Thomas Fanning -- Chairman of the Board, President, Chief Executive Officer

Yeah. And it's really not just the balance of the year, it's everything because this will look at other investor friendly options, et cetera. So we'll balance all that together.

Paul Fremont -- Mizuho -- Analyst

Great. Thank you very much.

Thomas Fanning -- Chairman of the Board, President, Chief Executive Officer

You bet. Thank you.

Operator

Our next question comes from the line of Ali Agha of SunTrust. Please proceed.

Thomas Fanning -- Chairman of the Board, President, Chief Executive Officer

Hello, Ali. Good morning.

Ali Agha -- SunTrust -- Analyst

Good morning. Tom and Drew, just wanted to clarify a few points. But one on Mankato, just to be clear, when the plant is fully running with expansion complete et cetera, what sort of the annual net income that would go away now that otherwise would have been flowing through the Southern numbers?

Andrew Evans -- Chief Financial Officer, Executive Vice President

Ali, I'd just have to get back to you on it, I don't recall what the projection was. I should probably know it, but don't. Something we can talk to you about in the post-call.

Ali Agha -- SunTrust -- Analyst

Okay. But to be clear, when you all talk about Southern Power's base of low-200 number, that includes both the tax equity transaction as well as Mankato or is that requiring further adjustments?

Thomas Fanning -- Chairman of the Board, President, Chief Executive Officer

No, it includes all of those effects.

Andrew Evans -- Chief Financial Officer, Executive Vice President

Ali, the other thing I'd say is that the Mankato sale is generally accretive to us, about $0.01, so that's the other way to triangulate the answer that you -- the first question you asked.

Ali Agha -- SunTrust -- Analyst

Okay. And then, secondly, if I recall correctly, you folks have been budgeting your outlook overall at a flattish sort of broad growth profile and as you've been pointing out, your are running at about 1%. Does that change your outlook and if I recall, 1% pickup, all else being equal, it's about an incremental $0.06 of annual earnings. Is that a fair way to think about this?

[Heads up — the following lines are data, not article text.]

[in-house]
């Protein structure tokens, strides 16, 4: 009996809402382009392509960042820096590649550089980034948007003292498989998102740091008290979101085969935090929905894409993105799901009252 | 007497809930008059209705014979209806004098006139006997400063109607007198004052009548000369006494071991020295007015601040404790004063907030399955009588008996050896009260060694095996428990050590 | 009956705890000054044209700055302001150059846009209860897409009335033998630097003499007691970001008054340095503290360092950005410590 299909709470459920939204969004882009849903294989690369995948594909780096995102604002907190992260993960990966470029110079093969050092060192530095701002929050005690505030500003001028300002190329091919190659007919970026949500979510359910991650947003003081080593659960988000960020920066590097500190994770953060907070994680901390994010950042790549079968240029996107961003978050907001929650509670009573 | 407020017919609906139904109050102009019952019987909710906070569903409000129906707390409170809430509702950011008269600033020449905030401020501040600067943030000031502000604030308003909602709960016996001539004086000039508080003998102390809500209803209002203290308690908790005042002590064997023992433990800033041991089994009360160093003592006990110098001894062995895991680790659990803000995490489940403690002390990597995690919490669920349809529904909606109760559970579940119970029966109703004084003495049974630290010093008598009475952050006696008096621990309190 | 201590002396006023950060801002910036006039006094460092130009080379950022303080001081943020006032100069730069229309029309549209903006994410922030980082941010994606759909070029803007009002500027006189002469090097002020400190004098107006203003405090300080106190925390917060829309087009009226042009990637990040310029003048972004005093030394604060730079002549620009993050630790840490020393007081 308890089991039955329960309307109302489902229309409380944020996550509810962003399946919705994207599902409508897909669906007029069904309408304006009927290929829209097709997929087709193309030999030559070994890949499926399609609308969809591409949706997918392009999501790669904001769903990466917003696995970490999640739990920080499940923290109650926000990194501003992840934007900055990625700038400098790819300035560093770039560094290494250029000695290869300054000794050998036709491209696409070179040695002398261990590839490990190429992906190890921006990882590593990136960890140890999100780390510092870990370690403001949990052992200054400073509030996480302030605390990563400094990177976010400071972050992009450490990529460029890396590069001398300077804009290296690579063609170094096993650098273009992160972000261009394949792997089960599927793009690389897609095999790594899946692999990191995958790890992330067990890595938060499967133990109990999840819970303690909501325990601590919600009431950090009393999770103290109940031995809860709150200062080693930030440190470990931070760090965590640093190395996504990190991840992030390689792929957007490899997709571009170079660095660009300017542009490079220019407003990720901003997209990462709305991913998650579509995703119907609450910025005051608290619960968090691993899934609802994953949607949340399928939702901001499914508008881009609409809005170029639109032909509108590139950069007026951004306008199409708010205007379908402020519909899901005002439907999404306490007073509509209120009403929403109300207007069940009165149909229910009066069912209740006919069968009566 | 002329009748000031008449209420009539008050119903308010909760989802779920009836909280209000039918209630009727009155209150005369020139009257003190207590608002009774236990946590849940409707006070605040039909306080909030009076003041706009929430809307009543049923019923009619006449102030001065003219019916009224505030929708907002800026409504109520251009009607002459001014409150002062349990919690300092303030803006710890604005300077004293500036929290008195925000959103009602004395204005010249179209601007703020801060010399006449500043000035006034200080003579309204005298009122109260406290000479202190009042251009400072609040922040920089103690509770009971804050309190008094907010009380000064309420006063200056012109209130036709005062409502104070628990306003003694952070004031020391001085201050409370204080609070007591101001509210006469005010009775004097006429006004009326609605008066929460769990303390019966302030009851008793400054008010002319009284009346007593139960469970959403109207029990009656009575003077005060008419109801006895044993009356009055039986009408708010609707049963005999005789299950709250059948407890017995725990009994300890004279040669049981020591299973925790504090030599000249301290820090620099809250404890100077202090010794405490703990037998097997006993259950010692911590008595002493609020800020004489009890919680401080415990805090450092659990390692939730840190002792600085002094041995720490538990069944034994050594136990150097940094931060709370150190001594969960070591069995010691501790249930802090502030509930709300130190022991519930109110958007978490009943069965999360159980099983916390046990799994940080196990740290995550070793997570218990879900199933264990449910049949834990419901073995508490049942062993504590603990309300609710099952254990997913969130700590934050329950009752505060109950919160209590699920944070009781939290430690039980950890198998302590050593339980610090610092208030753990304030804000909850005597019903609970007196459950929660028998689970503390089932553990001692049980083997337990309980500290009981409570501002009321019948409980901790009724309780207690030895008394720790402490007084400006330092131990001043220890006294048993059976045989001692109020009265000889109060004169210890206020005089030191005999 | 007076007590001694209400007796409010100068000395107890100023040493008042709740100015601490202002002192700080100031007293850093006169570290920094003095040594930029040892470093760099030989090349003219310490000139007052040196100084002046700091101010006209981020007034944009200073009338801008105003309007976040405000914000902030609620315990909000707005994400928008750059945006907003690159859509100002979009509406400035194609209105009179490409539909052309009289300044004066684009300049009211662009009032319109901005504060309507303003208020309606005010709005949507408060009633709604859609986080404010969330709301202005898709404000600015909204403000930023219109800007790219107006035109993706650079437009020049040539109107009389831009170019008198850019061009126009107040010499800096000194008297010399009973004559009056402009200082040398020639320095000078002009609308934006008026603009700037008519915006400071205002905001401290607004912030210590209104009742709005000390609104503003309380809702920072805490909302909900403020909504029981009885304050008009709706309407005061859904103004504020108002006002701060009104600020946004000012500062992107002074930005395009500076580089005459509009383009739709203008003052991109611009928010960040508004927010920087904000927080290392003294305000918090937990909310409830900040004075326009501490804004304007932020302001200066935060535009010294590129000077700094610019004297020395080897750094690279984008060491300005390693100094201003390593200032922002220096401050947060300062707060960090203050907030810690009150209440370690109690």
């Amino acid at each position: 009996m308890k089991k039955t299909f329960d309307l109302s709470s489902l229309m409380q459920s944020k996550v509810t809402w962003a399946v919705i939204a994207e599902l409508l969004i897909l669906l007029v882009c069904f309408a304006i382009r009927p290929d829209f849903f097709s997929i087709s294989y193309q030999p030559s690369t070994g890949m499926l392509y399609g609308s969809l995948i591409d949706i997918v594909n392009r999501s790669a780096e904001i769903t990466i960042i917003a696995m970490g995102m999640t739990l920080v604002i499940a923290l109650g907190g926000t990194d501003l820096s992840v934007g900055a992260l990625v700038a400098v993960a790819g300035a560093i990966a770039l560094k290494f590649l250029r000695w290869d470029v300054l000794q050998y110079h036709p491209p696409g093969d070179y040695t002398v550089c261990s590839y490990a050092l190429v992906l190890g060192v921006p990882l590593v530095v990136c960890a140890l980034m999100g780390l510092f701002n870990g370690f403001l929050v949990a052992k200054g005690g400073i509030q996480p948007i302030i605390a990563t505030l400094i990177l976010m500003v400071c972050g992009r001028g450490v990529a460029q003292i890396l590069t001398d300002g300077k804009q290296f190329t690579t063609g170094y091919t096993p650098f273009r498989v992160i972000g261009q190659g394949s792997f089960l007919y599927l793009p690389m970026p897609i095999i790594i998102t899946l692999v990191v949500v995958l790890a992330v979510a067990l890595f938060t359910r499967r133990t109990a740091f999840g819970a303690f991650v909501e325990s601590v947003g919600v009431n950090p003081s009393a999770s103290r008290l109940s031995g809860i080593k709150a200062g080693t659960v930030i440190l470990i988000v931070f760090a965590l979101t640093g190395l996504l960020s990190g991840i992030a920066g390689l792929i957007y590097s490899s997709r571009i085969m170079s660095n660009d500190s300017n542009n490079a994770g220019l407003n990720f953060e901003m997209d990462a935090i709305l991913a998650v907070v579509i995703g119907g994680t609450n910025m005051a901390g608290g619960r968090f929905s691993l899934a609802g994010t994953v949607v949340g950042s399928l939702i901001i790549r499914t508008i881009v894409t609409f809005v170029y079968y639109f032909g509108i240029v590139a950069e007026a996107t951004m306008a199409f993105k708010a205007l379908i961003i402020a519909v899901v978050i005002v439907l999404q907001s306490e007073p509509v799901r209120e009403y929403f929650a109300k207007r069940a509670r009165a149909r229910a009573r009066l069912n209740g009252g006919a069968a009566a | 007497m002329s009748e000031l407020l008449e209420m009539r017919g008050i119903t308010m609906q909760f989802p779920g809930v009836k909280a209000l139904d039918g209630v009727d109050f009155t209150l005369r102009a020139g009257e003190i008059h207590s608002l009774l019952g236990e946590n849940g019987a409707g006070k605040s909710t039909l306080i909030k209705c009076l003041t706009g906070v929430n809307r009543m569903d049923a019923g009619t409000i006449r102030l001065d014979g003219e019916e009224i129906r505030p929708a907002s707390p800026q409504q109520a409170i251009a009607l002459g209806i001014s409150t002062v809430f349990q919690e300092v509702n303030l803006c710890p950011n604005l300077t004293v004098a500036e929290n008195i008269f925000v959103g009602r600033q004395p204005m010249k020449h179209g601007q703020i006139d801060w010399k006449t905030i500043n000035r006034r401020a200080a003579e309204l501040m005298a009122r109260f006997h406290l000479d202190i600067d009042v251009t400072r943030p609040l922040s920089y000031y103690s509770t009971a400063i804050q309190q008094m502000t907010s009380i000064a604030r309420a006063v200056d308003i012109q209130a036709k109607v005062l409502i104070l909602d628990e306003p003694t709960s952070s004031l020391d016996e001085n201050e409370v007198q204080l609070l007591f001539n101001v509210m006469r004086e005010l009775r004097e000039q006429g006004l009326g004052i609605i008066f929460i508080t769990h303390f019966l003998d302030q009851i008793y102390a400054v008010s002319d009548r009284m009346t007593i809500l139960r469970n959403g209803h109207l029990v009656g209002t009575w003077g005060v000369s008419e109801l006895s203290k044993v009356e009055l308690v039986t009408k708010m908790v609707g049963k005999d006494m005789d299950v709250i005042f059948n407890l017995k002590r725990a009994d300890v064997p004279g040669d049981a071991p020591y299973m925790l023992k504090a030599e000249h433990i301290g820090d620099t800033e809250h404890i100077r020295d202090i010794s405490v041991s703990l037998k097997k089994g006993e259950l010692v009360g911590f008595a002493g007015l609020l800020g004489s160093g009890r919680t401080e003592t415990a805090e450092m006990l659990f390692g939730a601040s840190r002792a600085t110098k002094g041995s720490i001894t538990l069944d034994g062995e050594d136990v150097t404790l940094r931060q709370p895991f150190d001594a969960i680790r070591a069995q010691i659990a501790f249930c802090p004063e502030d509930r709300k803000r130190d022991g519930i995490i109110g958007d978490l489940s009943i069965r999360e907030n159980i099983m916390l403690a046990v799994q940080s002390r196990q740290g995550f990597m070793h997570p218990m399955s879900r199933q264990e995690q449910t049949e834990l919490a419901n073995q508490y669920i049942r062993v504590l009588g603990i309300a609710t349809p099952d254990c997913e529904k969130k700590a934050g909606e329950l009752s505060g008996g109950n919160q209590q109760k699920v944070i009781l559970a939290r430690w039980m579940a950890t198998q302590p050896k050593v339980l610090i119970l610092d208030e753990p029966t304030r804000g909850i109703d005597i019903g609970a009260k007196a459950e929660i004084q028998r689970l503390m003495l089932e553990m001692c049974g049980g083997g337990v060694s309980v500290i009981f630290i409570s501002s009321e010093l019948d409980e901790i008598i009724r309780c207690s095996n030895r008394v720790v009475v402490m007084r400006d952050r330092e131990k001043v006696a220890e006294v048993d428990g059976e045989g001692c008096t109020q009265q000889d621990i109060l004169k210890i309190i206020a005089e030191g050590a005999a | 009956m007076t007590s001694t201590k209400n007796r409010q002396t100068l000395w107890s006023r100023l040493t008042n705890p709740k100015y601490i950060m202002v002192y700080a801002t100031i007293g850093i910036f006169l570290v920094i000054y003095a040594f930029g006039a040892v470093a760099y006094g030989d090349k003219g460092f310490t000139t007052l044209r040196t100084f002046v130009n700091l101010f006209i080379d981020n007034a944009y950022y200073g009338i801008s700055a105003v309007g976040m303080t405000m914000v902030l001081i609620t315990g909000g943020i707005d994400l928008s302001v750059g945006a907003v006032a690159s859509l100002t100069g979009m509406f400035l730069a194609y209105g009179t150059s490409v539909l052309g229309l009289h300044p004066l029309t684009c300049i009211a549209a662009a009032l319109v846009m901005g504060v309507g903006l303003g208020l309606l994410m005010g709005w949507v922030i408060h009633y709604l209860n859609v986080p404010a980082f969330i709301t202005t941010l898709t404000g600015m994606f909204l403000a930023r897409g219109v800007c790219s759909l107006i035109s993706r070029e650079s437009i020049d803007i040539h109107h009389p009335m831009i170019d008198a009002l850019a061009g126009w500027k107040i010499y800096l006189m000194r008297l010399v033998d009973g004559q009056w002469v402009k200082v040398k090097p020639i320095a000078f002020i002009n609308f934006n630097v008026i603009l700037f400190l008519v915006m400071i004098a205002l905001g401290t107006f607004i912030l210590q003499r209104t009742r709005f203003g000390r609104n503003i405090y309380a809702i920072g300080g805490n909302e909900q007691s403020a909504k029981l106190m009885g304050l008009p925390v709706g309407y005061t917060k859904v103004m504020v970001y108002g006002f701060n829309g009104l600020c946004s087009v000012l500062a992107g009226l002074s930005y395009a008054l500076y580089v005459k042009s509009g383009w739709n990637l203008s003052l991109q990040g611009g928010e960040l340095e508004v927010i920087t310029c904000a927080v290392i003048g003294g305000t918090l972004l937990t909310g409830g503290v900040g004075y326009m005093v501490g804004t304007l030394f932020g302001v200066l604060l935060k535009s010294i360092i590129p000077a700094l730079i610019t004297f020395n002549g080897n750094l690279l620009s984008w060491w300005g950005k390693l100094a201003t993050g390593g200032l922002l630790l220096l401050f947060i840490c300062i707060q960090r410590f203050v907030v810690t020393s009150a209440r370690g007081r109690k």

Thomas Fanning -- Chairman of the Board, President, Chief Executive Officer

Yeah, I don't know whether you saw my little appearance on TV this morning. Look, the numbers we are showing this quarter are really at the tops of what we've been talking about for some years now, 1.4% growth quarter-over-quarter in retail sales, 2.4% in industrial, 1% growth in customers. Look, these are all really good numbers. I would just throw a wee bit of caution on all that optimism. With my work at the Fed and everything else and our own analysis, we do look at something that I call momentum numbers and I'm seeing momentum that looks kind of flat. That is, you still may be positive quarter-over-quarter, but if you are less positive, I call that a negative.

The momentum numbers would indicate that there is a bit of a pause in the economy and absent any positive action, we could see those numbers go back down a bit. What could unleash it? I think what we're seeing in the good numbers is the effect of tax reform and lower regulation. And so people are investing in their businesses, but they're doing it largely in their current sites or expanding a current site. I think there is another wave, but that wave is being suppressed right now through kind of long-term concern about the tax war skirmish, whatever phrase you want to use. If we could resolve some of that uncertainty in the worldwide economic market, I think there is another breadth to take on continued economic expansion, which would really help those numbers. That's kind of what I'm seeing right now, but, boy, if you look at our manufacturing numbers, for example, Drew, virtually all of them are positive.